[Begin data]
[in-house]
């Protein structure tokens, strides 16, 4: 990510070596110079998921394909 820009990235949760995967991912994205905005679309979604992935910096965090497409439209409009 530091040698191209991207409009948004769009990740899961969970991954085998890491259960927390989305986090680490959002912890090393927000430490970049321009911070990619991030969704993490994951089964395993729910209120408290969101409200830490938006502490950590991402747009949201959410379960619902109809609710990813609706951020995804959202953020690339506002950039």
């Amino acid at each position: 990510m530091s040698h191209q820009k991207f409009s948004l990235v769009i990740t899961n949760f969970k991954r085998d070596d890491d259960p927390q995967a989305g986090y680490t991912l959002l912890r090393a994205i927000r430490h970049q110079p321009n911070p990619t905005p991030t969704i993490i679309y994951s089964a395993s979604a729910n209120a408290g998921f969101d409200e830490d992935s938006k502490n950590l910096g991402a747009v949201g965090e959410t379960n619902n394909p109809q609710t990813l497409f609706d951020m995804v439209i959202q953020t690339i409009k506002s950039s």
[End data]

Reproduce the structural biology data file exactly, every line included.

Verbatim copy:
[in-house]
């Protein structure tokens, strides 16, 4: 990510070596110079998921394909 820009990235949760995967991912994205905005679309979604992935910096965090497409439209409009 530091040698191209991207409009948004769009990740899961969970991954085998890491259960927390989305986090680490959002912890090393927000430490970049321009911070990619991030969704993490994951089964395993729910209120408290969101409200830490938006502490950590991402747009949201959410379960619902109809609710990813609706951020995804959202953020690339506002950039």
């Amino acid at each position: 990510m530091s040698h191209q820009k991207f409009s948004l990235v769009i990740t899961n949760f969970k991954r085998d070596d890491d259960p927390q995967a989305g986090y680490t991912l959002l912890r090393a994205i927000r430490h970049q110079p321009n911070p990619t905005p991030t969704i993490i679309y994951s089964a395993s979604a729910n209120a408290g998921f969101d409200e830490d992935s938006k502490n950590l910096g991402a747009v949201g965090e959410t379960n619902n394909p109809q609710t990813l497409f609706d951020m995804v439209i959202q953020t690339i409009k506002s950039s």